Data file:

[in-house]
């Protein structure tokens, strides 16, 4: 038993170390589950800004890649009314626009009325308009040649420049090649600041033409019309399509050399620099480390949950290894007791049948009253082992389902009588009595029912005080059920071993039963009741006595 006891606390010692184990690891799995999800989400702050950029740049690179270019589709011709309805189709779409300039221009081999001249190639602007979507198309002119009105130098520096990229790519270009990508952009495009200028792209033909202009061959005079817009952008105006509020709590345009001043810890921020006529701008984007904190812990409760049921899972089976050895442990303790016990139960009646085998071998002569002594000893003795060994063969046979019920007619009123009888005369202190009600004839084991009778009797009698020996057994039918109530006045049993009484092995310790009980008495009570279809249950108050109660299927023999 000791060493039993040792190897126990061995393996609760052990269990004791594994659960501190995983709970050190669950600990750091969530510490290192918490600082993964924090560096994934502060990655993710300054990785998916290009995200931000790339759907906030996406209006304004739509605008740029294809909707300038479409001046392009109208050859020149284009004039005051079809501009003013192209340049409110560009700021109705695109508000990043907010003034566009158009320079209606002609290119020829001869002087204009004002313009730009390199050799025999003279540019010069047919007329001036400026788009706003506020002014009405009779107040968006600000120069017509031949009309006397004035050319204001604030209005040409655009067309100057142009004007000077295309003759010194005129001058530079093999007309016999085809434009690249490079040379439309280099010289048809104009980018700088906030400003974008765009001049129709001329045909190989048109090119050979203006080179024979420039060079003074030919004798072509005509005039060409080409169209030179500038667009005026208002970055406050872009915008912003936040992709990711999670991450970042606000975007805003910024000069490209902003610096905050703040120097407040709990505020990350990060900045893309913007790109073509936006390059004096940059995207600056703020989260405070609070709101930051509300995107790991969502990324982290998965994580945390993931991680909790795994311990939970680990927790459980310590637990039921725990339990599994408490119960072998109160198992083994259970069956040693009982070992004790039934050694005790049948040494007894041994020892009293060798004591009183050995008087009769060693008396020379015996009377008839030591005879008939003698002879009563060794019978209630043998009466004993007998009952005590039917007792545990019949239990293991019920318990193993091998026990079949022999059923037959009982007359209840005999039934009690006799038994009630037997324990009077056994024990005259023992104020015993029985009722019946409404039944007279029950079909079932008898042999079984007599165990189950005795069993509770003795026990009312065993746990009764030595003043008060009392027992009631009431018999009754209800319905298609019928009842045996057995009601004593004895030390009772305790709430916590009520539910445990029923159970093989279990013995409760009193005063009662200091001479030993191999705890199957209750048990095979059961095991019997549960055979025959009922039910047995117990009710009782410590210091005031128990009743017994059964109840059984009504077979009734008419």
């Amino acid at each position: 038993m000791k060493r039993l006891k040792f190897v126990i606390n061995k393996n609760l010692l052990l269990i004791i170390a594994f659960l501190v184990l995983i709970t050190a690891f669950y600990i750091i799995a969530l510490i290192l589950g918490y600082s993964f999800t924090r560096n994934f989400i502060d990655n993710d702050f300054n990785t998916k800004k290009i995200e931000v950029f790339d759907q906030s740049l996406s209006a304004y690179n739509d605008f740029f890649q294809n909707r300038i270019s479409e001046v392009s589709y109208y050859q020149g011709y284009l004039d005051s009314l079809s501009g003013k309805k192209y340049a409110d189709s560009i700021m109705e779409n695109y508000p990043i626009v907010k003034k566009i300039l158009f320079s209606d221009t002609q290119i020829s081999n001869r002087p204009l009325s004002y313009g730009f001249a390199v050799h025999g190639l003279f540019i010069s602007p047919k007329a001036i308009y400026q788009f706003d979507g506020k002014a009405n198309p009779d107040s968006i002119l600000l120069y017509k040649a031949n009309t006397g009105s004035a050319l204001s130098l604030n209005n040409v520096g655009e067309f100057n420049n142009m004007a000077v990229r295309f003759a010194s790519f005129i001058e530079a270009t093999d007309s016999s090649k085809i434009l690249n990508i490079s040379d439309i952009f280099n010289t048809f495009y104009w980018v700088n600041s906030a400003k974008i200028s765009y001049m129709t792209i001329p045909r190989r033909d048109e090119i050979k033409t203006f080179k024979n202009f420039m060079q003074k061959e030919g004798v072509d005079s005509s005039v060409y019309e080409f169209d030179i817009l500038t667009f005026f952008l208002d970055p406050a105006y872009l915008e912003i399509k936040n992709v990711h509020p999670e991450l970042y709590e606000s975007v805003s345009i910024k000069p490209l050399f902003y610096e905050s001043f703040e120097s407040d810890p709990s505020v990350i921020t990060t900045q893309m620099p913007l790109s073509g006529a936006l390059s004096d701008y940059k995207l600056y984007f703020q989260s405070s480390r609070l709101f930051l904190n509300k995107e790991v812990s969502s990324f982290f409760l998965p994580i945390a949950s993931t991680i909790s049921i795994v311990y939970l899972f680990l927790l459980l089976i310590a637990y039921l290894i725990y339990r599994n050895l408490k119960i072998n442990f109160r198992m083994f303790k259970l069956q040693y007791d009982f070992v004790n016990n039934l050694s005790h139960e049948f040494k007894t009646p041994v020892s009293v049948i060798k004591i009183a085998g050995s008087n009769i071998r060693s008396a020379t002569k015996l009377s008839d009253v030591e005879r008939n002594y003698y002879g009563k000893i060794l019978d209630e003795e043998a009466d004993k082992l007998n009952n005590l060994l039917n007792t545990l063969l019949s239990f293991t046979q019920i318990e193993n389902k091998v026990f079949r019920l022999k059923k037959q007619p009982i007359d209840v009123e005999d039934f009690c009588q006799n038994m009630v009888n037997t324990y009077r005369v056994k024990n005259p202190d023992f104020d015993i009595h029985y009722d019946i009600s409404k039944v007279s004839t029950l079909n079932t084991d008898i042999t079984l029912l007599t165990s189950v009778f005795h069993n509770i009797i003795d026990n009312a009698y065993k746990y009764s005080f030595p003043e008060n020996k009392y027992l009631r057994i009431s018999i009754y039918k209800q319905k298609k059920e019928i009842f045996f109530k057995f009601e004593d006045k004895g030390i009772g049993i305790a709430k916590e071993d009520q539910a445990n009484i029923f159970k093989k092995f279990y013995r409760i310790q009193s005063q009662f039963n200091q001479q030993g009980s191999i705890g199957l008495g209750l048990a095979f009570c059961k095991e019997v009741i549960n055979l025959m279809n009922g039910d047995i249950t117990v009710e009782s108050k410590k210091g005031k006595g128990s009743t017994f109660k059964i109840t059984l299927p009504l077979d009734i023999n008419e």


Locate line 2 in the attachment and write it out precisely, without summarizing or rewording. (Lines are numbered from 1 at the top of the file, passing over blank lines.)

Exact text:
């Protein structure tokens, strides 16, 4: 038993170390589950800004890649009314626009009325308009040649420049090649600041033409019309399509050399620099480390949950290894007791049948009253082992389902009588009595029912005080059920071993039963009741006595 006891606390010692184990690891799995999800989400702050950029740049690179270019589709011709309805189709779409300039221009081999001249190639602007979507198309002119009105130098520096990229790519270009990508952009495009200028792209033909202009061959005079817009952008105006509020709590345009001043810890921020006529701008984007904190812990409760049921899972089976050895442990303790016990139960009646085998071998002569002594000893003795060994063969046979019920007619009123009888005369202190009600004839084991009778009797009698020996057994039918109530006045049993009484092995310790009980008495009570279809249950108050109660299927023999 000791060493039993040792190897126990061995393996609760052990269990004791594994659960501190995983709970050190669950600990750091969530510490290192918490600082993964924090560096994934502060990655993710300054990785998916290009995200931000790339759907906030996406209006304004739509605008740029294809909707300038479409001046392009109208050859020149284009004039005051079809501009003013192209340049409110560009700021109705695109508000990043907010003034566009158009320079209606002609290119020829001869002087204009004002313009730009390199050799025999003279540019010069047919007329001036400026788009706003506020002014009405009779107040968006600000120069017509031949009309006397004035050319204001604030209005040409655009067309100057142009004007000077295309003759010194005129001058530079093999007309016999085809434009690249490079040379439309280099010289048809104009980018700088906030400003974008765009001049129709001329045909190989048109090119050979203006080179024979420039060079003074030919004798072509005509005039060409080409169209030179500038667009005026208002970055406050872009915008912003936040992709990711999670991450970042606000975007805003910024000069490209902003610096905050703040120097407040709990505020990350990060900045893309913007790109073509936006390059004096940059995207600056703020989260405070609070709101930051509300995107790991969502990324982290998965994580945390993931991680909790795994311990939970680990927790459980310590637990039921725990339990599994408490119960072998109160198992083994259970069956040693009982070992004790039934050694005790049948040494007894041994020892009293060798004591009183050995008087009769060693008396020379015996009377008839030591005879008939003698002879009563060794019978209630043998009466004993007998009952005590039917007792545990019949239990293991019920318990193993091998026990079949022999059923037959009982007359209840005999039934009690006799038994009630037997324990009077056994024990005259023992104020015993029985009722019946409404039944007279029950079909079932008898042999079984007599165990189950005795069993509770003795026990009312065993746990009764030595003043008060009392027992009631009431018999009754209800319905298609019928009842045996057995009601004593004895030390009772305790709430916590009520539910445990029923159970093989279990013995409760009193005063009662200091001479030993191999705890199957209750048990095979059961095991019997549960055979025959009922039910047995117990009710009782410590210091005031128990009743017994059964109840059984009504077979009734008419």